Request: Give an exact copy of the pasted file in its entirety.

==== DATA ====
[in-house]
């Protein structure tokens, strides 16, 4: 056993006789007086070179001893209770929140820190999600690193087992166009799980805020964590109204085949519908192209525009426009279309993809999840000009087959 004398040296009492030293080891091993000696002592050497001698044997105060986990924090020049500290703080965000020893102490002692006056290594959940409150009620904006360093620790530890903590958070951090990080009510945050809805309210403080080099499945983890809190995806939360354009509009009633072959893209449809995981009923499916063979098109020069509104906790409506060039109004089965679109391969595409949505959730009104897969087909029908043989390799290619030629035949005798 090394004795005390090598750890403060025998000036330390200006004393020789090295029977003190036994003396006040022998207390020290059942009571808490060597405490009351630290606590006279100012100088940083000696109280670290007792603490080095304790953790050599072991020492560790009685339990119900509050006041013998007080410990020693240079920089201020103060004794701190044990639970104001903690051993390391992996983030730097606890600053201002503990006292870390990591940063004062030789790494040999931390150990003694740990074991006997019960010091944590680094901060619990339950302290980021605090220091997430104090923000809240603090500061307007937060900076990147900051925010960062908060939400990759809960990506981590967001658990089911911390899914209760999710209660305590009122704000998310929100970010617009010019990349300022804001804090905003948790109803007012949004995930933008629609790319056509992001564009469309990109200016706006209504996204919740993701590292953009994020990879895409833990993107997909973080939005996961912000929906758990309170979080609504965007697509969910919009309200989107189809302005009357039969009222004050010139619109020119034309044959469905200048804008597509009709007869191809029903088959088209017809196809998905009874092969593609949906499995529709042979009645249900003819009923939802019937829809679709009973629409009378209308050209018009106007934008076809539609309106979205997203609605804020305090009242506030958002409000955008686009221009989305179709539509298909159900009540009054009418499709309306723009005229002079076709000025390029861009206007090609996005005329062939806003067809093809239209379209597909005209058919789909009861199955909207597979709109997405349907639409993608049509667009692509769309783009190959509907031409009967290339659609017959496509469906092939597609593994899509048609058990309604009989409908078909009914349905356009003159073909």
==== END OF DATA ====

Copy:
[in-house]
């Protein structure tokens, strides 16, 4: 056993006789007086070179001893209770929140820190999600690193087992166009799980805020964590109204085949519908192209525009426009279309993809999840000009087959 004398040296009492030293080891091993000696002592050497001698044997105060986990924090020049500290703080965000020893102490002692006056290594959940409150009620904006360093620790530890903590958070951090990080009510945050809805309210403080080099499945983890809190995806939360354009509009009633072959893209449809995981009923499916063979098109020069509104906790409506060039109004089965679109391969595409949505959730009104897969087909029908043989390799290619030629035949005798 090394004795005390090598750890403060025998000036330390200006004393020789090295029977003190036994003396006040022998207390020290059942009571808490060597405490009351630290606590006279100012100088940083000696109280670290007792603490080095304790953790050599072991020492560790009685339990119900509050006041013998007080410990020693240079920089201020103060004794701190044990639970104001903690051993390391992996983030730097606890600053201002503990006292870390990591940063004062030789790494040999931390150990003694740990074991006997019960010091944590680094901060619990339950302290980021605090220091997430104090923000809240603090500061307007937060900076990147900051925010960062908060939400990759809960990506981590967001658990089911911390899914209760999710209660305590009122704000998310929100970010617009010019990349300022804001804090905003948790109803007012949004995930933008629609790319056509992001564009469309990109200016706006209504996204919740993701590292953009994020990879895409833990993107997909973080939005996961912000929906758990309170979080609504965007697509969910919009309200989107189809302005009357039969009222004050010139619109020119034309044959469905200048804008597509009709007869191809029903088959088209017809196809998905009874092969593609949906499995529709042979009645249900003819009923939802019937829809679709009973629409009378209308050209018009106007934008076809539609309106979205997203609605804020305090009242506030958002409000955008686009221009989305179709539509298909159900009540009054009418499709309306723009005229002079076709000025390029861009206007090609996005005329062939806003067809093809239209379209597909005209058919789909009861199955909207597979709109997405349907639409993608049509667009692509769309783009190959509907031409009967290339659609017959496509469906092939597609593994899509048609058990309604009989409908078909009914349905356009003159073909």